KDPW is not sure how to apply the formula to calculate the capital requirements for custody risk, as proposed in Article 5 of the draft RTS. First of all, it is unclear how CSD’s activities should be mapped to the business lines, as described in Article 317 of the CRR, as non-bank CSDs are not involved in any activities of credit institutions. So-called “agency services” are perhaps the only type of services that are conceivable in a CSD context, but the definition provided in the CRR is different from the central maintenance service as described in the CSDR.

Furthermore, no matter what numbers CSDs calculate using the Standardised Approach, the results seem to be included in the calculations under the Basic Indicator Approach, as proposed in Article 4 of the draft RTS, where custody risk is already mentioned along with operational and legal risks.

According to Recital 10 of the draft RTS, while operational risk generally covers risks relating to securities owned by the same CSD, specific provisions are necessary as concerns custody risk as these refer to the risk of custody of securities in another CSD or in an intermediary in the case of indirect links. We do not understand the rationale behind this statement, at least in the context of non-bank CSDs’ activities. In particular, the custody risk faced by CSDs participants (whether the securities are held directly by CSD or via CSD links) seems to be a part of operational and legal risk of the CSD (represented either by operational incidents affecting assets held via CSD links or claims for compensation received from participants).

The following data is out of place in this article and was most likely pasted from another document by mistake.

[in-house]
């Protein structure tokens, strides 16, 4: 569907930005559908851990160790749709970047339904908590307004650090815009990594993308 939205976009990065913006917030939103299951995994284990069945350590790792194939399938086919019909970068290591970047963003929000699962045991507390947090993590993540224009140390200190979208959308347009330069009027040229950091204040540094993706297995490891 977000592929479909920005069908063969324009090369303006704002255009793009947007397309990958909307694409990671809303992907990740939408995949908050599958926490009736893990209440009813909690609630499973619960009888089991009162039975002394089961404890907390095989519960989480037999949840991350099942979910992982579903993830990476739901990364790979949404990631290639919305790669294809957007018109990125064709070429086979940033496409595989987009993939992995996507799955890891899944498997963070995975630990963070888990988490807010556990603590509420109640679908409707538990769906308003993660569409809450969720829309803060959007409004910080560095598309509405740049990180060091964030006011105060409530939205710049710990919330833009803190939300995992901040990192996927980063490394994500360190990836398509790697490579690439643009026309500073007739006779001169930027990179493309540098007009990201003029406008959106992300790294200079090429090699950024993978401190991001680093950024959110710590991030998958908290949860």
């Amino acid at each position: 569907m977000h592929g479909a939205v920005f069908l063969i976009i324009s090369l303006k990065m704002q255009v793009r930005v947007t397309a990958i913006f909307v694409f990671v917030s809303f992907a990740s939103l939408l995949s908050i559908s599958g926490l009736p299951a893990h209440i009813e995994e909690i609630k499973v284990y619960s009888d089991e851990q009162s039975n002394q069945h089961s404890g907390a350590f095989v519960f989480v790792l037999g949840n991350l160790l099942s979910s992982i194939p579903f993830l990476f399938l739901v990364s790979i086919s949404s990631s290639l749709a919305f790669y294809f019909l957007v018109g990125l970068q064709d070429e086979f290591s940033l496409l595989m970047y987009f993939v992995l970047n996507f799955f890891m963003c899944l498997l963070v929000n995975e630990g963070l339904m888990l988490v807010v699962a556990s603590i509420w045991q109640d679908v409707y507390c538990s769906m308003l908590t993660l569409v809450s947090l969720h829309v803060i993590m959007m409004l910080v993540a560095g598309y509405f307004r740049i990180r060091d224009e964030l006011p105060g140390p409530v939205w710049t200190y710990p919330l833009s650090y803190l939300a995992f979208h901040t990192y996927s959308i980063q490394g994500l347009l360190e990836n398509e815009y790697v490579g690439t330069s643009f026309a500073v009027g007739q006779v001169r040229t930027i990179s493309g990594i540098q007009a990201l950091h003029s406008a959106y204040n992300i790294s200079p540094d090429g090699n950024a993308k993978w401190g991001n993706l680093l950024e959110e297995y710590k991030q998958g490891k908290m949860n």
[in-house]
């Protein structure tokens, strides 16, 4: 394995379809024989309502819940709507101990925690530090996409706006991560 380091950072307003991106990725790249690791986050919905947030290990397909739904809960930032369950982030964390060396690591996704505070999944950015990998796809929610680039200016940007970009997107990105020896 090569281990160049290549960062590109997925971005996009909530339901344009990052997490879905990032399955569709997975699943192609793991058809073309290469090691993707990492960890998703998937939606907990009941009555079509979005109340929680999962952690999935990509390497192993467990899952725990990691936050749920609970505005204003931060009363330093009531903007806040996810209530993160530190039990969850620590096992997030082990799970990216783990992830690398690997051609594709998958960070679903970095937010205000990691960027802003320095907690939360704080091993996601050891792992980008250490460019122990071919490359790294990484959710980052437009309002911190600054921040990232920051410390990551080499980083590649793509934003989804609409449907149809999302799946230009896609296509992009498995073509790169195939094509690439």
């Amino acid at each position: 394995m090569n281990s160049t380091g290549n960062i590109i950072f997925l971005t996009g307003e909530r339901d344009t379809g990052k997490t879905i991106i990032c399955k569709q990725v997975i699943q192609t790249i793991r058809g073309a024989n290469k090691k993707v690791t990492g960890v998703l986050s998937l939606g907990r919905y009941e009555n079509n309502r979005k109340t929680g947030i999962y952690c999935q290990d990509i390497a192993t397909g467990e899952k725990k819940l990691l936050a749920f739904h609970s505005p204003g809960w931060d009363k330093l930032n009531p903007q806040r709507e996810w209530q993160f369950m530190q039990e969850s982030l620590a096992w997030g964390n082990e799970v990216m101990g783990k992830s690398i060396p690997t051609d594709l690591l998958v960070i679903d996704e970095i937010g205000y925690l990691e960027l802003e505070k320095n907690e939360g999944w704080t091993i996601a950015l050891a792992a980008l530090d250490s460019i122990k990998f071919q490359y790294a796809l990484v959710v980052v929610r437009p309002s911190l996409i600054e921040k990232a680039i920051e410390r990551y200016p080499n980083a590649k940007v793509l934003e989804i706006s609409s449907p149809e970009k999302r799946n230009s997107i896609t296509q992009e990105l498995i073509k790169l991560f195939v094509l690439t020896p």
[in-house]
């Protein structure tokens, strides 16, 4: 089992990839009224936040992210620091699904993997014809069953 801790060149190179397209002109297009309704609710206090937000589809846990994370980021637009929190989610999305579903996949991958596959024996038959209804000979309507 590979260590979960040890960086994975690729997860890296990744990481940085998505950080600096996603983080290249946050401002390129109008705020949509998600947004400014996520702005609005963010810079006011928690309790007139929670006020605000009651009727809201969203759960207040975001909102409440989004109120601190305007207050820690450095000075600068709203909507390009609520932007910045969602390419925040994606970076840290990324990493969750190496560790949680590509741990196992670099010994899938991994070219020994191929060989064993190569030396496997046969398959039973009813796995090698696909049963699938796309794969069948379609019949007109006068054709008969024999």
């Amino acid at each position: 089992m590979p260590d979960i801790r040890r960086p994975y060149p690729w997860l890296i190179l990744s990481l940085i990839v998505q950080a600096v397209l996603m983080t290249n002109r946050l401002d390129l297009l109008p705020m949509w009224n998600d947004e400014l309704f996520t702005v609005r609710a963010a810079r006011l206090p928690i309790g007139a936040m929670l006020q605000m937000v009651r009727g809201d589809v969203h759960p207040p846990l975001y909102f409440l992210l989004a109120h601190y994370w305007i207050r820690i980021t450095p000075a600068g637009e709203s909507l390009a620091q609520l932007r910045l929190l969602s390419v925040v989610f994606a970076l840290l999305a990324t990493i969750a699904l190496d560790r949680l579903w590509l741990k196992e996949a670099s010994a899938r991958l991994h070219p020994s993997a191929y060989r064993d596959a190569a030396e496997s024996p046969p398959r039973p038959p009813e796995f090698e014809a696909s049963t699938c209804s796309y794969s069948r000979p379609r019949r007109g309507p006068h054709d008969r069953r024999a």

Therefore, in our view, Article 5 of the draft RTS creates unnecessary duplication of custody risk treatment and should be entirely deleted (along with art. 3(1)(b) which refers to art. 5). We are convinced that custody risk is already addressed in an appropriate way in Article 4 of the draft RTS.
In our opinion some of the draft standards proposed by the EBA do not adequately capture the risks arising from the activities of CSDs.

Although operational risk is surely the key risk in non-bank CSDs, the operational risk profiles of CSDs are still substantially lower than those of credit institutions, for which the 15% ratio of Basic Indicator Approach was calibrated. As far as we know, average yearly operational losses in CSDs are marginal in comparison with operational losses faced by banks. Therefore we believe that the ratio should be recalibrated to reflect lower risk profiles of the CSDs’ business models.

Furthermore, in our view, it should be possible to adjust the CSDs’ capital requirements for operational and legal risks by taking into account the effect of insurance arrangements covering those risks. For many years such arrangements have been the industry’s standard and a vital component of CSDs’ risk management frameworks. Institutions which are permitted to use Advanced Measurement Approach can, in line with art. 323 of the CRR, recognize the impact of insurance and other risk transfer mechanisms, and then reduce the capital requirements for operational risk by up to 20%. The RTS should allow also those CSDs, which calculate their capital requirements for operational risk in accordance with Basic Indicator Approach, to apply art. 323 of the CRR or a similar formula, if granted permission by their national competent authorities.